This is a partial reissue of a disc the Canadian-based Spitfire Band did for Columbia several years ago called In Flight; it's a partial reissue because not all the tunes from the original session have been included, thus providing a meager 40 minutes of music. It's a bit misleading not to include this information on the back cover of the album so that prospective purchasers are aware they are in a sense buying a used car. The good news is that Alanna Records has remastered the album, as it has done for other Spitfire Band releases. As a result, the sound is wonderfully clear and crisp, just right for big band music. And the arrangements are all familiar. Charlie Barnet is honored with "Skyliner," Xavier Cugat with "Brazil," and Tommy Dorsey with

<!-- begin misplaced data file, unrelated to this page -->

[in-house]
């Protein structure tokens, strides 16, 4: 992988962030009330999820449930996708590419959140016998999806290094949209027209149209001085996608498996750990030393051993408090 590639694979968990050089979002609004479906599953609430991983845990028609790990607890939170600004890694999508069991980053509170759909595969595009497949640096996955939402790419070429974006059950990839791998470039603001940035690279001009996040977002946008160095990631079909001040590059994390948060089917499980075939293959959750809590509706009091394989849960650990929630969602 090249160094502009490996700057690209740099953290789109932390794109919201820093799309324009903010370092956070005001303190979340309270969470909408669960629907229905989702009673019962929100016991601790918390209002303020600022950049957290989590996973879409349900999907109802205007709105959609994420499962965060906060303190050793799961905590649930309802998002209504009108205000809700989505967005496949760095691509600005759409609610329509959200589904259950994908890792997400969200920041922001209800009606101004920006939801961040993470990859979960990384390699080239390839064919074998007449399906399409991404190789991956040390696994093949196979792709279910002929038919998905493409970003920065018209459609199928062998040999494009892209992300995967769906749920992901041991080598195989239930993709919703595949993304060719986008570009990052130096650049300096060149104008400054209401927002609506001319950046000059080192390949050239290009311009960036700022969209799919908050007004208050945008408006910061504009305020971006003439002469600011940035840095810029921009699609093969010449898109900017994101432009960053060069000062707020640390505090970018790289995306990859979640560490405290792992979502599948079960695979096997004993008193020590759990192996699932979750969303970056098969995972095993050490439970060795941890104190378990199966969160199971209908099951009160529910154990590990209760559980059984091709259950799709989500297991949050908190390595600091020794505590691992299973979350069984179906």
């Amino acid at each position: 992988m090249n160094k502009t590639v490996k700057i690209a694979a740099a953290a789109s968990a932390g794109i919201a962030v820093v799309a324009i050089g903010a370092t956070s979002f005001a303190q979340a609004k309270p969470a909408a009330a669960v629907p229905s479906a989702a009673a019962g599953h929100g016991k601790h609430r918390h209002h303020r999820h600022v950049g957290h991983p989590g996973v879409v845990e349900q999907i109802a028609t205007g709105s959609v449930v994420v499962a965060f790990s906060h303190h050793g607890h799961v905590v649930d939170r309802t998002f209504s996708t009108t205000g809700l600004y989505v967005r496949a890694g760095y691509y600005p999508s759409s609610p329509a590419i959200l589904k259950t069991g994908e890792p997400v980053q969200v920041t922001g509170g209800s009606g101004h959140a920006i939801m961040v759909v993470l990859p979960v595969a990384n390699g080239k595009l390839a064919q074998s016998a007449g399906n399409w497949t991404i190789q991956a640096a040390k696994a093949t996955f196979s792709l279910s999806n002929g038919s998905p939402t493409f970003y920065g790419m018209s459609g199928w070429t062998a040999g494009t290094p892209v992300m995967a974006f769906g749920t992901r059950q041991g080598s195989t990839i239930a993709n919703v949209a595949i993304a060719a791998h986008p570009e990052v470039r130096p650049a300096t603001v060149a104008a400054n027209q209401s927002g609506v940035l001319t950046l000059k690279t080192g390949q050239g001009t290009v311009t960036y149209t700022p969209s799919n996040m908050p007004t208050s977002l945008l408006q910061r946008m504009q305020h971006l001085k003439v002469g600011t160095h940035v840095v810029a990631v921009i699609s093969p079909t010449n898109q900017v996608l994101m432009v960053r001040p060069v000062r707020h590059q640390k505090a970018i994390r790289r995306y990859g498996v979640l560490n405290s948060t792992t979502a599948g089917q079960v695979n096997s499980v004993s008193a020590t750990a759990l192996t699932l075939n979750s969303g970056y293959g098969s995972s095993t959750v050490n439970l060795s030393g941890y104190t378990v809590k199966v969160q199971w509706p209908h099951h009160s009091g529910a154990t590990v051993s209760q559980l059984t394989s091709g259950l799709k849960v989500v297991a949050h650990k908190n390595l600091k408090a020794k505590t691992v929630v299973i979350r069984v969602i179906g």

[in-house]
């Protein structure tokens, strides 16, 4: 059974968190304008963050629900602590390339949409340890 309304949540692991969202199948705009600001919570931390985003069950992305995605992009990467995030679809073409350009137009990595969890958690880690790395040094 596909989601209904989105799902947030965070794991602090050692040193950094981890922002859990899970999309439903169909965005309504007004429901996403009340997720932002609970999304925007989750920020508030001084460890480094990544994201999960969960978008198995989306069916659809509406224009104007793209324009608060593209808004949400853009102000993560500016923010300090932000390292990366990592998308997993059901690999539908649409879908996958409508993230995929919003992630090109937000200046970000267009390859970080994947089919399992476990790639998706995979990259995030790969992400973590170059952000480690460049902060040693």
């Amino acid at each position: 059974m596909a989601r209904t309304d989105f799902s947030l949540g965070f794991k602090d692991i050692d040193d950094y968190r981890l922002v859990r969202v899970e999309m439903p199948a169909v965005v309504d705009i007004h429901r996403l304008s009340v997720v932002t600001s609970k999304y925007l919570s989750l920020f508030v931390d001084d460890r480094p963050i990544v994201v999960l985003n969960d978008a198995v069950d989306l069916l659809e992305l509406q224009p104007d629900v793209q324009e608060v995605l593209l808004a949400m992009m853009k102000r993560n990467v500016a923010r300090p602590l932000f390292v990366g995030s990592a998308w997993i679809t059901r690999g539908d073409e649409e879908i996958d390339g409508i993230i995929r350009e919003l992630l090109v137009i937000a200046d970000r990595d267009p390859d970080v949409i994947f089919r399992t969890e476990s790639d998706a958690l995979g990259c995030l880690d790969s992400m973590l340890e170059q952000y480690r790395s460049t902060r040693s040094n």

"Marie," although the trombone solo here is not nearly as smooth as Dorsey's. There is also a vocal solo, with the band helping out, as they did when Jack Leonard sang the original. And the train still pulls out of the station like it did on Glenn Miller's "Chattanooga Choo Choo," which was number one on the pop charts in 1941. But there's no Tex Beneke and Modernaires' vocal like there was way back then. The Laurie Bell Singers do a credible job on "If I Were a Bell." Not all cuts are from the 1940s big band era. The Count Basie Orchestra's 1966 arrangement of "Days of Wine and Roses" is given a reworking.
The Spitfire Band is made up of excellent musicians, several of whom are also part of Rob McConnell's Boss Brass aggregation. This is a great album to play in the car while on a trip and you need something to keep the adrenaline flowing so you don't fall asleep (or to drown out the kids).